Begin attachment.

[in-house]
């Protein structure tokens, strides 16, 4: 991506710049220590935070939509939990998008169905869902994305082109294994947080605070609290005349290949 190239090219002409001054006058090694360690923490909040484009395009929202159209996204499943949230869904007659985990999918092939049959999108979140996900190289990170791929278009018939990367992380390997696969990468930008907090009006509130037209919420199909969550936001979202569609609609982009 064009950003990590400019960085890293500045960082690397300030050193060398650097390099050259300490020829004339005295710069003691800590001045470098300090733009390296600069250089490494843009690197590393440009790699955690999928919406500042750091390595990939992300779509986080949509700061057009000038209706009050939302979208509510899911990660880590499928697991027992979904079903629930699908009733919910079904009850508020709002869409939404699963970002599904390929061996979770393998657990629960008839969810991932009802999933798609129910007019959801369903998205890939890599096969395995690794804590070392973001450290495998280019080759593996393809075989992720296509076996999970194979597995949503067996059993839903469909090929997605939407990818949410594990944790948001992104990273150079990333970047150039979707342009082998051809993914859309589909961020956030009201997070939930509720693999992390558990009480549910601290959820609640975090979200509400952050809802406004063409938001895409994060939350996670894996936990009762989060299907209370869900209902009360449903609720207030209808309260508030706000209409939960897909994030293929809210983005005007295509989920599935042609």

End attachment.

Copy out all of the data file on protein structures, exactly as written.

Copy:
[in-house]
């Protein structure tokens, strides 16, 4: 991506710049220590935070939509939990998008169905869902994305082109294994947080605070609290005349290949 190239090219002409001054006058090694360690923490909040484009395009929202159209996204499943949230869904007659985990999918092939049959999108979140996900190289990170791929278009018939990367992380390997696969990468930008907090009006509130037209919420199909969550936001979202569609609609982009 064009950003990590400019960085890293500045960082690397300030050193060398650097390099050259300490020829004339005295710069003691800590001045470098300090733009390296600069250089490494843009690197590393440009790699955690999928919406500042750091390595990939992300779509986080949509700061057009000038209706009050939302979208509510899911990660880590499928697991027992979904079903629930699908009733919910079904009850508020709002869409939404699963970002599904390929061996979770393998657990629960008839969810991932009802999933798609129910007019959801369903998205890939890599096969395995690794804590070392973001450290495998280019080759593996393809075989992720296509076996999970194979597995949503067996059993839903469909090929997605939407990818949410594990944790948001992104990273150079990333970047150039979707342009082998051809993914859309589909961020956030009201997070939930509720693999992390558990009480549910601290959820609640975090979200509400952050809802406004063409938001895409994060939350996670894996936990009762989060299907209370869900209902009360449903609720207030209808309260508030706000209409939960897909994030293929809210983005005007295509989920599935042609």